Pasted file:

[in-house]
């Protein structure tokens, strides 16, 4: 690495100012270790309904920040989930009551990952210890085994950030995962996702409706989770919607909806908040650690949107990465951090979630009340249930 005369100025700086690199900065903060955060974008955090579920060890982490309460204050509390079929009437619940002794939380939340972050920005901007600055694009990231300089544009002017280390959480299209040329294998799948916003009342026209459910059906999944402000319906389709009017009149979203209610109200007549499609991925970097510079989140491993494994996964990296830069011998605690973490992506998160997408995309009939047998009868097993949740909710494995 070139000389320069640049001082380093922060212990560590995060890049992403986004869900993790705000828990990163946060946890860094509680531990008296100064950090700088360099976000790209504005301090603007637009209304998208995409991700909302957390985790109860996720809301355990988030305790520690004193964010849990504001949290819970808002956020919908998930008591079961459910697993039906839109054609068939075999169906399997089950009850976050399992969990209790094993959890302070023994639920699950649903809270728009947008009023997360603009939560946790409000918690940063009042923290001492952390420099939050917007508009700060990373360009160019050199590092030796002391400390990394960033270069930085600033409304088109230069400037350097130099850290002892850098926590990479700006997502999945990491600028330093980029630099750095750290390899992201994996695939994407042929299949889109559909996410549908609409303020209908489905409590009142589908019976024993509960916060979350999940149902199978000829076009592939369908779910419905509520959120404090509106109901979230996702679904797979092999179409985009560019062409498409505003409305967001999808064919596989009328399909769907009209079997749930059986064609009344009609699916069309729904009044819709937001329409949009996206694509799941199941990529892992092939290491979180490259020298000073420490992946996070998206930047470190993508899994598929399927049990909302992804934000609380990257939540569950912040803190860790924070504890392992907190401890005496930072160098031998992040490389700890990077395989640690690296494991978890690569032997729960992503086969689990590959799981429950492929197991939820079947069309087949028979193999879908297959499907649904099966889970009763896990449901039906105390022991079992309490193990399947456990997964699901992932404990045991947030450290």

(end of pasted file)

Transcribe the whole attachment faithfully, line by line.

[in-house]
């Protein structure tokens, strides 16, 4: 690495100012270790309904920040989930009551990952210890085994950030995962996702409706989770919607909806908040650690949107990465951090979630009340249930 005369100025700086690199900065903060955060974008955090579920060890982490309460204050509390079929009437619940002794939380939340972050920005901007600055694009990231300089544009002017280390959480299209040329294998799948916003009342026209459910059906999944402000319906389709009017009149979203209610109200007549499609991925970097510079989140491993494994996964990296830069011998605690973490992506998160997408995309009939047998009868097993949740909710494995 070139000389320069640049001082380093922060212990560590995060890049992403986004869900993790705000828990990163946060946890860094509680531990008296100064950090700088360099976000790209504005301090603007637009209304998208995409991700909302957390985790109860996720809301355990988030305790520690004193964010849990504001949290819970808002956020919908998930008591079961459910697993039906839109054609068939075999169906399997089950009850976050399992969990209790094993959890302070023994639920699950649903809270728009947008009023997360603009939560946790409000918690940063009042923290001492952390420099939050917007508009700060990373360009160019050199590092030796002391400390990394960033270069930085600033409304088109230069400037350097130099850290002892850098926590990479700006997502999945990491600028330093980029630099750095750290390899992201994996695939994407042929299949889109559909996410549908609409303020209908489905409590009142589908019976024993509960916060979350999940149902199978000829076009592939369908779910419905509520959120404090509106109901979230996702679904797979092999179409985009560019062409498409505003409305967001999808064919596989009328399909769907009209079997749930059986064609009344009609699916069309729904009044819709937001329409949009996206694509799941199941990529892992092939290491979180490259020298000073420490992946996070998206930047470190993508899994598929399927049990909302992804934000609380990257939540569950912040803190860790924070504890392992907190401890005496930072160098031998992040490389700890990077395989640690690296494991978890690569032997729960992503086969689990590959799981429950492929197991939820079947069309087949028979193999879908297959499907649904099966889970009763896990449901039906105390022991079992309490193990399947456990997964699901992932404990045991947030450290």